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Story Publication logo September 27, 2009

A conducted tour of Nira-Deoghar dam


Media file: water.jpg

In September 2007, the government of Maharashtra, India, invited bids from private companies for the...


Sonali Kudva, Pulitzer Student Fellow

Thanks to Vijay Gogre, I found myself the recipient of a conducted tour around the Nira-Deoghar dam site. Two onsite engineers that I was told to meet kindly directed and accompanied Prachi, Dhananjay Sardeshpande and me to the dam site. Prior to this, we met them at one of those "government resthouses" that are so reminiscent to me at least of our ties with British colonialism. These houses are usually large old mansions furnished with old wood furniture and are by their very nature cool to be in, very pleasant on very warm days like the day I visited there.

I was glad of the weather and the two gentlemen, sectional engineer D.N. Raskar and Sub-Divisional Engineer S.G Sankpal. They contributed a great deal to my understanding of the Nira-Deoghar issue, but neither would comment on the protests by the NGOs and those displaced.

First the two of them explained in some detail, the geographical area that would benefit from this project when it was complete (43050 hectares). An estimate of the population was not possible at this time, but they did explain that the project would allow these areas to have more than one crop every year, and the farmers in these areas wouldn't be quite as dependent on the vagaries of the Indian monsoon.

I was interested to know where the people were that had been displaced by the building of this dam. Both Raskar and Sankpal were emphatic that these people had been rehabilitated for the most part; they had been given land to replace that which was lost to them.

It was unfortunate that they were spread quite so far over such a broad area, because it meant I couldn't meet them. However, for their own sake, I was happy that they had received compensation for the livelihoods and homes that they had lost. I was to learn later on, that this was not altogether the right impression for me to have. There were ways and means by which those were to get land, do not get land that is equivalent to that which they lost. But more on that later.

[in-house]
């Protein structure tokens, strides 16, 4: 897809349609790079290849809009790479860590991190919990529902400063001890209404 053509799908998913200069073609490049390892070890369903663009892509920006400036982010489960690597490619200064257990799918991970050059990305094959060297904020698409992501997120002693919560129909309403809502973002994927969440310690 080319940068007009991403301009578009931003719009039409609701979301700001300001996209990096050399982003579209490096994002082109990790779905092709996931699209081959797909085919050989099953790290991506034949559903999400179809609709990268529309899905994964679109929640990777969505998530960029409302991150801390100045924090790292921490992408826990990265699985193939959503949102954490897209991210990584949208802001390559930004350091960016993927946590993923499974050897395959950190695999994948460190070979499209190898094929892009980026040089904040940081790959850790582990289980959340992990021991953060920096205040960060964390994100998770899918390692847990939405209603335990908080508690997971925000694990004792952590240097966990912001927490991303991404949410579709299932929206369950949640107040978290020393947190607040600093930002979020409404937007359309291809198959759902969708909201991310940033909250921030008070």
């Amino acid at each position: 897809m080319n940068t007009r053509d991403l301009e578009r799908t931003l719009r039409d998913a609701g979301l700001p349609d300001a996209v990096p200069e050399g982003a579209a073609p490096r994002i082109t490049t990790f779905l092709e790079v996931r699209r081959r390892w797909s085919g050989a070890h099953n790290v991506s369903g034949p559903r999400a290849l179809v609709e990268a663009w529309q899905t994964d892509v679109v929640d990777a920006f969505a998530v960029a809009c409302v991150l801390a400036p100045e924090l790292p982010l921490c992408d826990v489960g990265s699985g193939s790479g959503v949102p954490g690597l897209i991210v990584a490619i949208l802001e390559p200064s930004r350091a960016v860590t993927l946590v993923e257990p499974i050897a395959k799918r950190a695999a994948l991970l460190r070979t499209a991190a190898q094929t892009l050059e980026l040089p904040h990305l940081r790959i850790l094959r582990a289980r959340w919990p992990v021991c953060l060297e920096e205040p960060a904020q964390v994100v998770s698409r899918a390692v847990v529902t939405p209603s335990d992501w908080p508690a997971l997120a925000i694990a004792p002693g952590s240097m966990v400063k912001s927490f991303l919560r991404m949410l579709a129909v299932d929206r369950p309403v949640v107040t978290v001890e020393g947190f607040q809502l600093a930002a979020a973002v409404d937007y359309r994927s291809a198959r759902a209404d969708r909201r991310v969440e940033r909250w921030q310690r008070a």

I learnt from Raskar and Sankpal, that what they termed the 'command' area, essentially was that area that immediately bordered the canals. Land that would benefit from offshoots of this main canal are irrigated through 'lift' irrigation. Distribution of land to those affected therefore was to be in the 'command' area. However, political influence, corruption and just plain bureaucratic hassles sometimes saw these people settled in areas that had no similarity to what they had lost. I learned later how important this could be to some people later.

Mainly, this was the first time I began to have some inkling as to why these villagers protested. Raskar informed that people who were to get water had somehow begun to believe that water would be provided to them at a higher rate. I found this somewhat in contradiction to what I knew to be the terms of the BOT. The BOT clearly stated that water charges would be in keeping with government charges. So what then, was the problem?

Raskar's input to this was that some of those protesting didn't even pay the governmental official water charges. There were some who through the use of "influence" and "contacts," managed to glean a further subsidy on their charges. This would of course be impossible if a private corporation took charge of the water distribution. I began to understand that the issue was not quite so simple or cut and dried, as I had previously imagined.

I was grateful to both Raskar and Sankpal for showing me around the dam site and pointing out interesting things to see. Being born and raised in a big city, dam sites were not familiar to me and I quickly learnt about a whole new side to them that city-folk usually don't think about.

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